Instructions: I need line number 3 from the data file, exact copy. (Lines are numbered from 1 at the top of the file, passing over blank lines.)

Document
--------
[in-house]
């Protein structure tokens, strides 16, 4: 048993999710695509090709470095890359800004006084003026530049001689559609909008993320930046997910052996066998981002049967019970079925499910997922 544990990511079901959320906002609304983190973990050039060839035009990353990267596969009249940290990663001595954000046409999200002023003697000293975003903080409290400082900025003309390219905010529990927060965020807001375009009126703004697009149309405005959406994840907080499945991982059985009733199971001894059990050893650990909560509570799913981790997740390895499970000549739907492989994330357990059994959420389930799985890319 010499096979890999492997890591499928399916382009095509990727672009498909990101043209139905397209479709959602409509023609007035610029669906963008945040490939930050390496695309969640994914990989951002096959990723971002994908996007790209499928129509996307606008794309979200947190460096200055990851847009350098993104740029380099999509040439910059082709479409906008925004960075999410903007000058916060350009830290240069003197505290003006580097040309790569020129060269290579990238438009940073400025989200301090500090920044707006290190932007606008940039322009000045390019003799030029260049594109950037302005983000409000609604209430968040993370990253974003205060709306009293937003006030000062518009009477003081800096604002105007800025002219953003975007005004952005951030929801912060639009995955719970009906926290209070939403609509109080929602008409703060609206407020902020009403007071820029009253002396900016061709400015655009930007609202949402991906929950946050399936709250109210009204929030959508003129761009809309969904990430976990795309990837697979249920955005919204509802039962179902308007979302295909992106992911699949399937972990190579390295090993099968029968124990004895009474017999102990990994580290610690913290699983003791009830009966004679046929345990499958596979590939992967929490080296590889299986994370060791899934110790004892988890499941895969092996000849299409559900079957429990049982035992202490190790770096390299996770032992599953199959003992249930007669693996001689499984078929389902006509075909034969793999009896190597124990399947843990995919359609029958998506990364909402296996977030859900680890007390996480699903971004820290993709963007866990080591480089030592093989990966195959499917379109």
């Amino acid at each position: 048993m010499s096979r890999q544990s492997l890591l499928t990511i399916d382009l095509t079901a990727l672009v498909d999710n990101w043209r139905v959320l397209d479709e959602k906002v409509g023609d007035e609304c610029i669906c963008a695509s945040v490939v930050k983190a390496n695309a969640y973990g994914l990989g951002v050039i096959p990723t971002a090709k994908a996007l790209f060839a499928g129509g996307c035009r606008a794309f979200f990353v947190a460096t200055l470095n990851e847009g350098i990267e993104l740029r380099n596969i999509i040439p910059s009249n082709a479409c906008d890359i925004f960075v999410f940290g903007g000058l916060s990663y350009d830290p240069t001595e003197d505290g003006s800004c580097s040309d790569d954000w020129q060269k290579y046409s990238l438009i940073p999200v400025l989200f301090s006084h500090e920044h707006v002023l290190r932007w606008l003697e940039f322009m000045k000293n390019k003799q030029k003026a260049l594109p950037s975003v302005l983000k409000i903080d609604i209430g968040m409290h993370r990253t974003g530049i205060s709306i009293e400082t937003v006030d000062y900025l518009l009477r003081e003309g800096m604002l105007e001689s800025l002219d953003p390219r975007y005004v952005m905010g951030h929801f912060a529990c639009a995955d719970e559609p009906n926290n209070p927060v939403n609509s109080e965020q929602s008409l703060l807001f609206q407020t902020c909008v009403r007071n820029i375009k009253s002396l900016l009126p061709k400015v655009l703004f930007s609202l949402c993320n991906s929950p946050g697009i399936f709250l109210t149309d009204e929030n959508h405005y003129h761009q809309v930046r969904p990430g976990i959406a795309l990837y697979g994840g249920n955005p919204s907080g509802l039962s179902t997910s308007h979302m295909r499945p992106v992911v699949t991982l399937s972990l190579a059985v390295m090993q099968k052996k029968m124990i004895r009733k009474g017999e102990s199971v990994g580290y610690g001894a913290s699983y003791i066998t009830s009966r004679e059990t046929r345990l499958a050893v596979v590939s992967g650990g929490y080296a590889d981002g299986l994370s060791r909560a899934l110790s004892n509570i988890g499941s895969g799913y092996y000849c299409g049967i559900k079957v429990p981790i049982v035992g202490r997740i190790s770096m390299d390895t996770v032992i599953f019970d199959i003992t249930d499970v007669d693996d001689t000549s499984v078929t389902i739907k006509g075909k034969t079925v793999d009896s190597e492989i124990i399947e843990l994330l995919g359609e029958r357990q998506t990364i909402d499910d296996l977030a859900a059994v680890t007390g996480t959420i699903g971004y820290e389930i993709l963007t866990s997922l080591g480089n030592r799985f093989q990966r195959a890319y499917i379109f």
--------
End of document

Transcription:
């Amino acid at each position: 048993m010499s096979r890999q544990s492997l890591l499928t990511i399916d382009l095509t079901a990727l672009v498909d999710n990101w043209r139905v959320l397209d479709e959602k906002v409509g023609d007035e609304c610029i669906c963008a695509s945040v490939v930050k983190a390496n695309a969640y973990g994914l990989g951002v050039i096959p990723t971002a090709k994908a996007l790209f060839a499928g129509g996307c035009r606008a794309f979200f990353v947190a460096t200055l470095n990851e847009g350098i990267e993104l740029r380099n596969i999509i040439p910059s009249n082709a479409c906008d890359i925004f960075v999410f940290g903007g000058l916060s990663y350009d830290p240069t001595e003197d505290g003006s800004c580097s040309d790569d954000w020129q060269k290579y046409s990238l438009i940073p999200v400025l989200f301090s006084h500090e920044h707006v002023l290190r932007w606008l003697e940039f322009m000045k000293n390019k003799q030029k003026a260049l594109p950037s975003v302005l983000k409000i903080d609604i209430g968040m409290h993370r990253t974003g530049i205060s709306i009293e400082t937003v006030d000062y900025l518009l009477r003081e003309g800096m604002l105007e001689s800025l002219d953003p390219r975007y005004v952005m905010g951030h929801f912060a529990c639009a995955d719970e559609p009906n926290n209070p927060v939403n609509s109080e965020q929602s008409l703060l807001f609206q407020t902020c909008v009403r007071n820029i375009k009253s002396l900016l009126p061709k400015v655009l703004f930007s609202l949402c993320n991906s929950p946050g697009i399936f709250l109210t149309d009204e929030n959508h405005y003129h761009q809309v930046r969904p990430g976990i959406a795309l990837y697979g994840g249920n955005p919204s907080g509802l039962s179902t997910s308007h979302m295909r499945p992106v992911v699949t991982l399937s972990l190579a059985v390295m090993q099968k052996k029968m124990i004895r009733k009474g017999e102990s199971v990994g580290y610690g001894a913290s699983y003791i066998t009830s009966r004679e059990t046929r345990l499958a050893v596979v590939s992967g650990g929490y080296a590889d981002g299986l994370s060791r909560a899934l110790s004892n509570i988890g499941s895969g799913y092996y000849c299409g049967i559900k079957v429990p981790i049982v035992g202490r997740i190790s770096m390299d390895t996770v032992i599953f019970d199959i003992t249930d499970v007669d693996d001689t000549s499984v078929t389902i739907k006509g075909k034969t079925v793999d009896s190597e492989i124990i399947e843990l994330l995919g359609e029958r357990q998506t990364i909402d499910d296996l977030a859900a059994v680890t007390g996480t959420i699903g971004y820290e389930i993709l963007t866990s997922l080591g480089n030592r799985f093989q990966r195959a890319y499917i379109f």